In the world of wolves, howling has many purposes. It can be a way to keep the pack together, signaling the location of other members. It can signal boundaries from one pack to another, and can be a warning from an alpha male to another pack of his intent to guard his territory. It can be a lonesome howl of a lone wolf, or a jovial chorus of howls and barks, a gesture of unity throughout the pack.
The howling in a dog yard seems to have a lot of the same purposes. There is a welcoming howl first thing in the morning when mushers and care givers emerge to feed and spend time in the yard. There is a thank you howl, usually sometime after a feeding, or after chores are done for the day. When lights go out, many times all the dogs will howl, as if saying goodnight. There is a lonesome howl, where one dog begins howling long wailing notes strung out, mouth an “O” shape, neck elongated and head back. Invariably, a lonesome howl usually leads to a chorus of howling, a way to communicate the solidarity of the pack, to let the lonesome one know he is not alone.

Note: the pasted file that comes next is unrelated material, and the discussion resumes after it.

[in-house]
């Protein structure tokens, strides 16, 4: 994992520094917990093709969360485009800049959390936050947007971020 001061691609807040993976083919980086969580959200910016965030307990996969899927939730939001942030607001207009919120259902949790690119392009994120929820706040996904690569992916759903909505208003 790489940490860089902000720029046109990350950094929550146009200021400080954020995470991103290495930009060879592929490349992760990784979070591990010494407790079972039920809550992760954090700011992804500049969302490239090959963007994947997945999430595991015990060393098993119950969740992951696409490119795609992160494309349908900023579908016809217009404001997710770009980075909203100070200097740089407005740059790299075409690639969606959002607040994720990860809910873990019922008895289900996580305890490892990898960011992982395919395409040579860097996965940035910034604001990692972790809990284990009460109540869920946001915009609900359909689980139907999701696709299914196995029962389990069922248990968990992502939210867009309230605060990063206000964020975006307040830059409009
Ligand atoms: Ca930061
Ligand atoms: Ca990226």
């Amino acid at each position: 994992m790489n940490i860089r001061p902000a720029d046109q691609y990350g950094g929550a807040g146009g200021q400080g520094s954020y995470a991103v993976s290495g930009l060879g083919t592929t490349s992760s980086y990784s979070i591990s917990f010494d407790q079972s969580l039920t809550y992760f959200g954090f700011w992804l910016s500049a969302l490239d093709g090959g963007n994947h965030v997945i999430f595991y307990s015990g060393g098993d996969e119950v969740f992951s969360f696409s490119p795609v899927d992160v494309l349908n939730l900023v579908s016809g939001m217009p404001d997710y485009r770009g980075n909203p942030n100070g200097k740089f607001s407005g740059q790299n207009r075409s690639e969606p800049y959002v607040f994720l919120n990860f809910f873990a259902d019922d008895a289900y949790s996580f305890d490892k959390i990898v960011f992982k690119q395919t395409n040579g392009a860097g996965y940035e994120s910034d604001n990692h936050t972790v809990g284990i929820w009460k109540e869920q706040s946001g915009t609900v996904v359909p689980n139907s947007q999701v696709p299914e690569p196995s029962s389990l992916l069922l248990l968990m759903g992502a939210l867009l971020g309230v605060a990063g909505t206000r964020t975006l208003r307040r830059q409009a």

Hearing the dogs in the yard howling always makes me smile. In this video, note the three dogs howling. Jughead, the white dog, starts it. Sunny and Libby both join in, as if to appease Jughead and reassure him of his pack. Jack, my Siberian, just barks like an idiot. He's young. :-)